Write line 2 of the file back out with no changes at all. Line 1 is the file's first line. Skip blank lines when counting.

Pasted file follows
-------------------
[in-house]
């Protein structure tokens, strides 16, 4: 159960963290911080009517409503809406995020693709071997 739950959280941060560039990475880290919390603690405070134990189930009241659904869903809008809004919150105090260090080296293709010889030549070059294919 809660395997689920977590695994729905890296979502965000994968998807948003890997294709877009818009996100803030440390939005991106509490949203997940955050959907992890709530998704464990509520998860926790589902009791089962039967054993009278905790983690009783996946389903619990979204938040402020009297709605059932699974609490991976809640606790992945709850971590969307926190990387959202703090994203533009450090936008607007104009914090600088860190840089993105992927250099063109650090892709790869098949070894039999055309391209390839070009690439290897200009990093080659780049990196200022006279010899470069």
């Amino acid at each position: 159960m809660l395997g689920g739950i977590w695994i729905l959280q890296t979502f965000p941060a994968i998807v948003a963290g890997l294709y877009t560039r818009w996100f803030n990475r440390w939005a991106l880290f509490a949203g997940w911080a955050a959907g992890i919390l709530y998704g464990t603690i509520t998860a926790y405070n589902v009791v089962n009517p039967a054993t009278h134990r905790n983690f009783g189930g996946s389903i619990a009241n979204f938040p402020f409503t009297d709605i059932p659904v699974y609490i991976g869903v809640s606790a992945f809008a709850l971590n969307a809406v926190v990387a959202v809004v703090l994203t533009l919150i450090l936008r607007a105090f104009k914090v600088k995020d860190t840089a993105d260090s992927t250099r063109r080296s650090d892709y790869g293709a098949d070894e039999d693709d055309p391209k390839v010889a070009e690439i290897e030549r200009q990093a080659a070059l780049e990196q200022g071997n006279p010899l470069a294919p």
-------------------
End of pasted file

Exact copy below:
């Protein structure tokens, strides 16, 4: 159960963290911080009517409503809406995020693709071997 739950959280941060560039990475880290919390603690405070134990189930009241659904869903809008809004919150105090260090080296293709010889030549070059294919 809660395997689920977590695994729905890296979502965000994968998807948003890997294709877009818009996100803030440390939005991106509490949203997940955050959907992890709530998704464990509520998860926790589902009791089962039967054993009278905790983690009783996946389903619990979204938040402020009297709605059932699974609490991976809640606790992945709850971590969307926190990387959202703090994203533009450090936008607007104009914090600088860190840089993105992927250099063109650090892709790869098949070894039999055309391209390839070009690439290897200009990093080659780049990196200022006279010899470069």